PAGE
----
“War and destruction are not only a universal principle of our life here in its purely material aspects, but also of our mental and moral existence. It is self-evident that in the actual life of man intellectual, social, political, moral, we can make no real step forward without a struggle, a battle between what exists and lives and what seeks to exist and live, and between all that stands behind either. It is impossible, at least as men and things are, to advance, to grow, to fulfil and still to observe really and utterly that principle of harmlessness which is yet placed before us as the highest and best law of conduct. We will use only soul-force and never destroy by war or any even defensive employment of physical violence? Good, though until soul-force is effective, the Asuric force in man and nations tramples down, breaks, slaughters, burns, pollutes, as we see it doing today, but then at its ease and unhindered, and you have perhaps caused as much destruction of life by your abstinence as others by resort to violence; still you have set up an ideal which may some day and at any rate ought to lead up to better things. But even soul-force, when it is effective, destroys. Only those who have used it with eyes open, know how much more terrible and destructive it is than the sword and the cannon; and only those who do not limit their view to the act and its immediate results, can see how tremendous are its after-effects, how much is eventually destroyed and with that much all the life that depended on it and fed upon it. Evil cannot perish without the destruction of much that lives by the evil, and it is no less destruction even if we personally are saved the pain of a sensational act of violence.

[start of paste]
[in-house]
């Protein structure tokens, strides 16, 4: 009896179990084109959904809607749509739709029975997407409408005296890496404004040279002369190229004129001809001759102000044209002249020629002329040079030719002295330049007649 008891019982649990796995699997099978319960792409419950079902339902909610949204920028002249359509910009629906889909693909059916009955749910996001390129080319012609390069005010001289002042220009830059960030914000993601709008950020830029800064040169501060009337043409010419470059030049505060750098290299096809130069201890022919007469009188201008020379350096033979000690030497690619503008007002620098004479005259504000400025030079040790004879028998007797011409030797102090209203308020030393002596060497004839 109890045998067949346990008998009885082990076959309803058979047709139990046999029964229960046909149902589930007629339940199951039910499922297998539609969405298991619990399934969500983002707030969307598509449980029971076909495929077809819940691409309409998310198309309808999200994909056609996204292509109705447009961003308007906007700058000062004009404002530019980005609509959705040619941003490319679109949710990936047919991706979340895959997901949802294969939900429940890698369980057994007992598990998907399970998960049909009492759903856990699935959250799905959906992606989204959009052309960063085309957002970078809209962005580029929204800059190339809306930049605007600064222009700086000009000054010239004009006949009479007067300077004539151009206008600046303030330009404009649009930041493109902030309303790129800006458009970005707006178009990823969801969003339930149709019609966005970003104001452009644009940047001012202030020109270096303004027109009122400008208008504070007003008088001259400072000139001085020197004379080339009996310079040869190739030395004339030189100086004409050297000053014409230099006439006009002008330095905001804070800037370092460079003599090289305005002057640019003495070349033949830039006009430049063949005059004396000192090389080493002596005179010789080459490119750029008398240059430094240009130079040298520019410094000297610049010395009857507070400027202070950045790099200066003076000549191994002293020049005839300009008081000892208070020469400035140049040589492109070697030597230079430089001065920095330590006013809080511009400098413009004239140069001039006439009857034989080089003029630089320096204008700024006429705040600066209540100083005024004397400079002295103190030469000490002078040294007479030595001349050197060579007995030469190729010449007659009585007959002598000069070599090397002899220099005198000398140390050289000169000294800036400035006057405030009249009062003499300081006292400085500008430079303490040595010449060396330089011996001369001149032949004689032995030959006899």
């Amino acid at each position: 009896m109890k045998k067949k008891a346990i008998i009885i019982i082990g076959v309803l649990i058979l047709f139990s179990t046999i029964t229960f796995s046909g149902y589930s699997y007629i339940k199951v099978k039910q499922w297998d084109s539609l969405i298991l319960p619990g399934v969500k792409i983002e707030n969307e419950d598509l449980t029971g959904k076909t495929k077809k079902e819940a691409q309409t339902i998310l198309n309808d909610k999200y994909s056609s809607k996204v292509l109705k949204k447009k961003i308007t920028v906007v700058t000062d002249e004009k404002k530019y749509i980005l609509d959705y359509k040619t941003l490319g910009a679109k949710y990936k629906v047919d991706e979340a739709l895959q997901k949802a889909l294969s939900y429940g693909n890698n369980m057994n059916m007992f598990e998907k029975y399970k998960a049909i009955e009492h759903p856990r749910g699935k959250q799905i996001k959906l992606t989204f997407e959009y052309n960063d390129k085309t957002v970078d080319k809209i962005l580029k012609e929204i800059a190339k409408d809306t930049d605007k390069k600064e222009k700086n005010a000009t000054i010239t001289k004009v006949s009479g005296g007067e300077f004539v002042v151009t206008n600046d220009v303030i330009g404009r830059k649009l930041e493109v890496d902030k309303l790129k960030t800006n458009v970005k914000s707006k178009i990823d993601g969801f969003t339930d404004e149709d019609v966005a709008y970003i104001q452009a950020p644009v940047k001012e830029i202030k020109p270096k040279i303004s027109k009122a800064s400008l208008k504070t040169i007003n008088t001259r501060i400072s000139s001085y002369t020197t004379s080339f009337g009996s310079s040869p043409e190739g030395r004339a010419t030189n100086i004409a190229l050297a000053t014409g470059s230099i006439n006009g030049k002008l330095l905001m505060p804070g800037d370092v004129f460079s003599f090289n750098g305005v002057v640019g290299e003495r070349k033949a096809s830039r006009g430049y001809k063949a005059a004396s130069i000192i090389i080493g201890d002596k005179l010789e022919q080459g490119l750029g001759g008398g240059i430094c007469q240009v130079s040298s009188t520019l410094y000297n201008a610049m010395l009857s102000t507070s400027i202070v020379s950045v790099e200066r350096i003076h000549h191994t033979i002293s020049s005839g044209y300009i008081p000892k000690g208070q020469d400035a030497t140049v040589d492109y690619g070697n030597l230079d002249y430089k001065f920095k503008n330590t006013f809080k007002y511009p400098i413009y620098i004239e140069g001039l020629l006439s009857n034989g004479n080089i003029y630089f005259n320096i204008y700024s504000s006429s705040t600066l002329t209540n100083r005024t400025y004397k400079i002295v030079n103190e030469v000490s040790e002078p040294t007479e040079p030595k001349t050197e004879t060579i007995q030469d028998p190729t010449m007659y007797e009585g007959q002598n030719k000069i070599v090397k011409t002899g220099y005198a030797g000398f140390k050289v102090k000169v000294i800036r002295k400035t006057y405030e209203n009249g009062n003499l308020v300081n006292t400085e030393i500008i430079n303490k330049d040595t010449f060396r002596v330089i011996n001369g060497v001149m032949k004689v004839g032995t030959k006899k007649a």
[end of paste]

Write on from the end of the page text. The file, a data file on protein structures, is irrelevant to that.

“Moreover, every time we use soul-force we raise a great force of Karma against our adversary, the after-movements of which we have no power to control. Vasishtha uses soul-force against the military violence of Vishwamitra and armies of Huns and Shakas and Pallavas hurl themselves on the aggressor. The very quiescence and passivity of the spiritual man under violence and aggression awakens the tremendous forces of the world to a retributive action; and it may even be more merciful to stay in their path, though by force, those who represent evil than to allow them to trample on until they call down on themselves a worse destruction than we would ever think of inflicting. It is not enough that our own hands should remain clean and our souls unstained for the law of strife and destruction to die out of the world; that which is its root must first disappear out of humanity…. So far as the problem of the individual’s action goes, his abstention from strife and its inevitable concomitant destruction in their more gross and physical form may help his own moral being, but it leaves the Slayer of creatures unabolished.”[160]